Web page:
The 109 studies enrolled 39,882 people (all recruited from a hospital) with moderate to severe psoriasis: 26,902 men and 12,384 women; the overall average age was 44 years, the overall mean PASI score at the start of the study was 20 (range: 9.5 to 39), indicating a high level of disease severity. Most studies (n = 73) compared the systemic medicine with a placebo treatment, a total of 25 trials compared systemic treatments with other systemic treatments, and 11 trials compared systemic treatments with systemic treatments and placebo. Most studies were short-term, and in all, 86 trials were multicentric trials (two to 231 centres).
The outcomes presented here were measured 12 to 16 weeks after the study participants were randomised.
The results showed that compared with placebo, all treatments (assessed in the following groupings: anti-IL17, anti-IL12/23, anti-IL23, and anti-TNF alpha (i.e. the treatments known as the biologics); small molecule treatments; other biologics; and conventional systemic agents) were more effective in treating psoriasis when assessed using an index that required 90% improvement (PASI 90).
In relation to the same outcome (PASI 90), the biologic treatments anti-IL17, anti-IL12/23, anti-IL23, and anti-TNF alpha appeared to work better than the small molecules and the conventional systemic agents; and small molecules were associated with a better outcome compared to conventional systemic agents. (IL is an abbreviation of interleukin; TNF is an abbreviation of tumour necrosis factor – both are types of cytokine. A cytokine affects the behaviour of a cell.)
In terms of individual drugs, again when assessing the ability to reach PASI 90, all of the anti-IL17 drugs and guselkumab (an anti-IL23 drug) were more effective than the anti-TNF alpha drugs infliximab, adalimumab, and etanercept, but not certolizumab. Ustekinumab (an IL-12/-23 drug) was better than etanercept. No clear difference was shown between infliximab, adalimumab, and etanercept. Tofacitinib (a small molecule) was superior to methotrexate (a conventional systemic agent), and no difference was shown between the other small molecules and the conventional drugs.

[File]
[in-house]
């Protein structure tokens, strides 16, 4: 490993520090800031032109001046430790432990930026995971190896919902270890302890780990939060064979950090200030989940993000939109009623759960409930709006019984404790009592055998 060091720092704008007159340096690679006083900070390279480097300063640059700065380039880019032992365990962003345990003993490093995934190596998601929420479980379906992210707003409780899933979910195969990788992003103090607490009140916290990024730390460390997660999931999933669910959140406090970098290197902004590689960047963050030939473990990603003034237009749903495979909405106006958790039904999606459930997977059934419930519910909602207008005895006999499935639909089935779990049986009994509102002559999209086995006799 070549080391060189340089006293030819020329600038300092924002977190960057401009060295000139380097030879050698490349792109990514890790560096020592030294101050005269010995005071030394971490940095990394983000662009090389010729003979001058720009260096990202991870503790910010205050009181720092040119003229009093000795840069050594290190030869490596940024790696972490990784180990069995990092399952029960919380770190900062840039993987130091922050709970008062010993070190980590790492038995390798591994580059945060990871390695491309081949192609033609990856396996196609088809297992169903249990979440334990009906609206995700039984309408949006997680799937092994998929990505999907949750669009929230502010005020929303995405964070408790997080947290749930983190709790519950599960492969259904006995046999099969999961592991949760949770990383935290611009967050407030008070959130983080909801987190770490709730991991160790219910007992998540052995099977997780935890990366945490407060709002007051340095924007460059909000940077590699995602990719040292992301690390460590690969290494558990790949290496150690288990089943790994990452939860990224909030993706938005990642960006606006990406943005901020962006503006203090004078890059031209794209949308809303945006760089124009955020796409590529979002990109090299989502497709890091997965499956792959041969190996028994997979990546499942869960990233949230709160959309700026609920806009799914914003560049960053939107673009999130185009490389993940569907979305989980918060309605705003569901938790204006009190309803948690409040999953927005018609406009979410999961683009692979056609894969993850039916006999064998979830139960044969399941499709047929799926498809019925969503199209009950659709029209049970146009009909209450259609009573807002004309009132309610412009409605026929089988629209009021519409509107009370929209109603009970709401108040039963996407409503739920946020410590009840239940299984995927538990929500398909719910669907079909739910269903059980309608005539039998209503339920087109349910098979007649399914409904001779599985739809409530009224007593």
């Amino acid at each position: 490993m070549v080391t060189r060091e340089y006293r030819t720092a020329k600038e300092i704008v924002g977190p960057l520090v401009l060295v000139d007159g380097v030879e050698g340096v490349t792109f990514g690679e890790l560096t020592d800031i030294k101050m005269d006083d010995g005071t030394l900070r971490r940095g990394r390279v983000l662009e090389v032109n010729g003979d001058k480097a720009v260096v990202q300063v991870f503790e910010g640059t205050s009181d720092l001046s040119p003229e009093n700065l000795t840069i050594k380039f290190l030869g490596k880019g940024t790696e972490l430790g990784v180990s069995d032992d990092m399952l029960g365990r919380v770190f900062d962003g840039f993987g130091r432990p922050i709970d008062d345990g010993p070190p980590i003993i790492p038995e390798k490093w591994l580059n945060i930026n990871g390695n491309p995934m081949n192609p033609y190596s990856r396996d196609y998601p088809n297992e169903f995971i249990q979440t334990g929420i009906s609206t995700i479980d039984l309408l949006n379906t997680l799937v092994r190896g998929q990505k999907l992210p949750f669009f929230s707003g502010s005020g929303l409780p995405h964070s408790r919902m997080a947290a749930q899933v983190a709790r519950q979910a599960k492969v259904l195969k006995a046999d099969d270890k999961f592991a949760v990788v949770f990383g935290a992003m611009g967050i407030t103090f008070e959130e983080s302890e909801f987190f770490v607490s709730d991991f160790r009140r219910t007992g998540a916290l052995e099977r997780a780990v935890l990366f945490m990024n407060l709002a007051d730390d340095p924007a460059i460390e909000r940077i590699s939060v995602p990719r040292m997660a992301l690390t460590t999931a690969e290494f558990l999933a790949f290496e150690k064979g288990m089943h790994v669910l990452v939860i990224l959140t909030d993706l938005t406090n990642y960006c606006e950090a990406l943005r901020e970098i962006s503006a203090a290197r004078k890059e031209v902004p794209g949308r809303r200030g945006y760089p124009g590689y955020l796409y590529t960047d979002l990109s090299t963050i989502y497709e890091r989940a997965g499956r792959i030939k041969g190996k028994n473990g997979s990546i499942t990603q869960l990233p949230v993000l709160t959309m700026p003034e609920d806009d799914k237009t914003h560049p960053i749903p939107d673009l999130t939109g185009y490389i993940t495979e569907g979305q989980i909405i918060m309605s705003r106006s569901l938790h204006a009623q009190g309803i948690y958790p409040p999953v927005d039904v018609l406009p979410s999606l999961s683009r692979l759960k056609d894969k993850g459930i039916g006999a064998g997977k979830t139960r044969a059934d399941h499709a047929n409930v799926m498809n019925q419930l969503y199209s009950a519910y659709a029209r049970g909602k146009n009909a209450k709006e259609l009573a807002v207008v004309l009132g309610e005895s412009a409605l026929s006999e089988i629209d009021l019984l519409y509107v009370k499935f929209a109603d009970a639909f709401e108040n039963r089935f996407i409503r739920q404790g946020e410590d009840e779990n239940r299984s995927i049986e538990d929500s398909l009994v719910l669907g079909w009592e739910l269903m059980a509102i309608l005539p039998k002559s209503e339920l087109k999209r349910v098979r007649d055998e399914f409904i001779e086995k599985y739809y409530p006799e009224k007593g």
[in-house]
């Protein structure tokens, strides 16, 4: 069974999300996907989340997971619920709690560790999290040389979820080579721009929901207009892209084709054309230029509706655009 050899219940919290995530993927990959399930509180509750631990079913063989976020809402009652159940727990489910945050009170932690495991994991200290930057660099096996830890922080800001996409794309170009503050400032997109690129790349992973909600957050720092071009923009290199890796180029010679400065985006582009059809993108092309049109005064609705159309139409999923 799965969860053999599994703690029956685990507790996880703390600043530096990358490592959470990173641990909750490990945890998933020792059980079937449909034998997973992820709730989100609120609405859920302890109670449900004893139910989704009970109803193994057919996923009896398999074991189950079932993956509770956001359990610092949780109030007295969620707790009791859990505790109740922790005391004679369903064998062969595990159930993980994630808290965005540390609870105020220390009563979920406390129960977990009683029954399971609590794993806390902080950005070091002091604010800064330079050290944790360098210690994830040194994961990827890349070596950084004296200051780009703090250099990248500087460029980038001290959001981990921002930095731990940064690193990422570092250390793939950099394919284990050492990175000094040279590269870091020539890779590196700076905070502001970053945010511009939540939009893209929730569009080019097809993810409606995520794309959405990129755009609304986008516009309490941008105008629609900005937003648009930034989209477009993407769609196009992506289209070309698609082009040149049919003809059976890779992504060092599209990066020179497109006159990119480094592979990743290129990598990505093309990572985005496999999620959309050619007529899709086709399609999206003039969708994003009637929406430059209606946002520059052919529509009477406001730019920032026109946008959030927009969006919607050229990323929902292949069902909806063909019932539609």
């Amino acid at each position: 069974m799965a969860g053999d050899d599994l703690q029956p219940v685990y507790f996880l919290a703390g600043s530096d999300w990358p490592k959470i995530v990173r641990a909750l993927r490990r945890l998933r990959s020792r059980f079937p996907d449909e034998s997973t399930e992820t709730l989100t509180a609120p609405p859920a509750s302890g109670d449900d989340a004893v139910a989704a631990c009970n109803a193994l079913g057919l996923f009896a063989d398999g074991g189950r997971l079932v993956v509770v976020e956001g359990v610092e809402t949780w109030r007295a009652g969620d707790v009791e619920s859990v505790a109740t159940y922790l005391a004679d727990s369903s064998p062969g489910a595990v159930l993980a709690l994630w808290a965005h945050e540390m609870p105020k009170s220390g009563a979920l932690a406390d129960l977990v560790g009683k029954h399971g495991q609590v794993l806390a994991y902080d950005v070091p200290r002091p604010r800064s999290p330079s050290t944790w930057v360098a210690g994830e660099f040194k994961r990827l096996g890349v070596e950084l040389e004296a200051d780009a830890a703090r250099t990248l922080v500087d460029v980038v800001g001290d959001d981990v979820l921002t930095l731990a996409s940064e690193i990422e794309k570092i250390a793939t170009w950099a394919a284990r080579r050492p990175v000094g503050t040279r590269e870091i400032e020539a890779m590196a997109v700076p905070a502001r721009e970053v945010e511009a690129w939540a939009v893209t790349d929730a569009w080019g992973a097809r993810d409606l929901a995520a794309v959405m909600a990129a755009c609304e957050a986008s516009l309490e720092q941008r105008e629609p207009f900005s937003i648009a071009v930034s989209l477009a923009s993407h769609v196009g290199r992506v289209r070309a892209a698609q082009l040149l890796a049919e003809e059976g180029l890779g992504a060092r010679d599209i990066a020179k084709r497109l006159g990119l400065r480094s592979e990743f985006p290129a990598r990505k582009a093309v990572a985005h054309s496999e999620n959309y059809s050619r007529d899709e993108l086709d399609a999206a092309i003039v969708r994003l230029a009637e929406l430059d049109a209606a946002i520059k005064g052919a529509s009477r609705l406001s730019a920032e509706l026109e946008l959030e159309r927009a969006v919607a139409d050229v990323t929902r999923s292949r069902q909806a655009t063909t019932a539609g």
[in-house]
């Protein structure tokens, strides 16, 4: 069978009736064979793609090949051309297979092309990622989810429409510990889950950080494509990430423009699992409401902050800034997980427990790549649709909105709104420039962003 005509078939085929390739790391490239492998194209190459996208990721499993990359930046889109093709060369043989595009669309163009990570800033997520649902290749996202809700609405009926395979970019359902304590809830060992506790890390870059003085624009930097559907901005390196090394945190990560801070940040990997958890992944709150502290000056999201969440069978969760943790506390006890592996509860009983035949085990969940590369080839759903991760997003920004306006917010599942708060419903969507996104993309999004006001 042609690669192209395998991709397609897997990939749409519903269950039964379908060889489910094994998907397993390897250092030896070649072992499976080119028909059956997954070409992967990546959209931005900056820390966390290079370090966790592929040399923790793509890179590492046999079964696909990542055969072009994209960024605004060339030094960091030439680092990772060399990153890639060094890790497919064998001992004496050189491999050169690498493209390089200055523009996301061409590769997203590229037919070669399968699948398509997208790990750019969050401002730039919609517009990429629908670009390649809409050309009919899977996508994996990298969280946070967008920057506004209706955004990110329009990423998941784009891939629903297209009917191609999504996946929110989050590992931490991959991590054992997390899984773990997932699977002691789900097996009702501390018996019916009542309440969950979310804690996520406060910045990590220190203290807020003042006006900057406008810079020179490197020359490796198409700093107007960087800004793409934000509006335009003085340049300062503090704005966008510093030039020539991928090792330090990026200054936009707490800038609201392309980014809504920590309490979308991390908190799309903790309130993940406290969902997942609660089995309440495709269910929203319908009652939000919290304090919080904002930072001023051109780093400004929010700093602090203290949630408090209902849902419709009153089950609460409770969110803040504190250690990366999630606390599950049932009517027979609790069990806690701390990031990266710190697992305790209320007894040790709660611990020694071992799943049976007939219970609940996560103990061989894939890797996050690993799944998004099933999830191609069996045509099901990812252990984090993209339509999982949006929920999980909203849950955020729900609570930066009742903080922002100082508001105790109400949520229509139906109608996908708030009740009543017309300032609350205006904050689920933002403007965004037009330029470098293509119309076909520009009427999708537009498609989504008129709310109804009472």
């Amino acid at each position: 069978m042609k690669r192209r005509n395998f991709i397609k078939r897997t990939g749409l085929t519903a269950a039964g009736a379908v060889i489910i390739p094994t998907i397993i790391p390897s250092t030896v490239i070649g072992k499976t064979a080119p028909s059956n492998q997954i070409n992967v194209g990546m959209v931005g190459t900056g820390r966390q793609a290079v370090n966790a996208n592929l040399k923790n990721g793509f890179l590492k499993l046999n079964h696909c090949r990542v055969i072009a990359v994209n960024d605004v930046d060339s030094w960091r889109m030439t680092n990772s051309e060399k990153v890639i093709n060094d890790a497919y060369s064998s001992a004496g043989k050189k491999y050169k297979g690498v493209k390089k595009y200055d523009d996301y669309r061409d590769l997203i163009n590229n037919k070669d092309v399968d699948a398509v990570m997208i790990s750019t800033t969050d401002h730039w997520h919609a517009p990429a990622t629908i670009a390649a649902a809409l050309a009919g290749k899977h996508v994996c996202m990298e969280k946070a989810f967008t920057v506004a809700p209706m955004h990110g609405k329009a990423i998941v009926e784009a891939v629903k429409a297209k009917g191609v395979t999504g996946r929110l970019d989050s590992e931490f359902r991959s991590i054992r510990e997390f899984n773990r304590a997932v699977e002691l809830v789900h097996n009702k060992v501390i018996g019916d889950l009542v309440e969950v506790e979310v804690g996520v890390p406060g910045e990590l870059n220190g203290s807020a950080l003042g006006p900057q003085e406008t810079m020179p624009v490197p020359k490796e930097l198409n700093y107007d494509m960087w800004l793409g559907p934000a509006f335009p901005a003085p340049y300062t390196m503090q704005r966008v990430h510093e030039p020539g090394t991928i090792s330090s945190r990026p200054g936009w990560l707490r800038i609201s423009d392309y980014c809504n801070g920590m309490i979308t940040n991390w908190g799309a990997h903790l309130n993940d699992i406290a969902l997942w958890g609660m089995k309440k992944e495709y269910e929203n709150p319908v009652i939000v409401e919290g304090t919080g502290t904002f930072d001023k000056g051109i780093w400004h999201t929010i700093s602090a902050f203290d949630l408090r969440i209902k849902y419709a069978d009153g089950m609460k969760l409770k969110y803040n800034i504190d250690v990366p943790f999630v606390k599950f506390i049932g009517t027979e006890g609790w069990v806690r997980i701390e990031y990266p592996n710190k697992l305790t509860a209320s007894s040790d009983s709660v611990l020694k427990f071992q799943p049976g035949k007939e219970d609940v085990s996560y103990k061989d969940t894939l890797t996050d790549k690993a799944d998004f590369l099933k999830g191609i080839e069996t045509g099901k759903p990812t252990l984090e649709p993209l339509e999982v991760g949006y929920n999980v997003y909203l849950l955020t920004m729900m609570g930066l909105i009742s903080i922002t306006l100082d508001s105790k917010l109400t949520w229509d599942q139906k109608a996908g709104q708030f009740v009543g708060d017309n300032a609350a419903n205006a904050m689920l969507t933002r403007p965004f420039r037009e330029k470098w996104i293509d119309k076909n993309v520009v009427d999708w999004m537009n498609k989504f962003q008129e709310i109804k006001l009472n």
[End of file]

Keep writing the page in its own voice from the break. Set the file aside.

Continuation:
Judged against placebo, six biological medicines worked best at clearing psoriasis lesions. These medicines were ranked as follows (most effective first): ixekizumab, secukinumab (both based on high-certainty evidence), brodalumab, guselkumab, certolizumab (all based on moderate-certainty evidence), and ustekinumab (high-certainty evidence). Regarding the outcomes PASI 75 and Physician Global Assessment (PGA) 0/1 (i.e. achieving 75% improvement and achieving a PGA score of 0 or 1), the results were very similar to the results for PASI 90.
For the risk of serious side effects, there were no clear differences between all of the systemic medicines compared with placebo treatment. Methotrexate had the best safety profile (based on moderate-certainty evidence), followed by ciclosporin (very low-certainty evidence), certolizumab (moderate-certainty evidence), infliximab (very low-certainty evidence), alefacept (low-certainty evidence), and fumaric acid esters (very low-certainty evidence) (all of these are conventional treatments except for certolizumab, infliximab (anti-TNF alpha drugs), and alefacept (classed under ‘other biologics’). Major adverse cardiac events, serious infections, or malignancies were reported in both placebo and intervention groups. However, the number of serious side effects was very low, and our conclusions are based on low to very low- (for just over half of the results) or moderate-certainty evidence, so they should be interpreted with caution. The most effective treatments (in terms of reaching PASI 90) had the highest numbers of reported side effects; ustekinumab, infliximab, and certolizumab appeared to have the best compromise between effectiveness and side effects.
For all studies, little information was recorded about quality of life; one third of the medicines studied had no quality of life data.
How up-to-date is this review?
We searched for studies that had been published up to December 2016.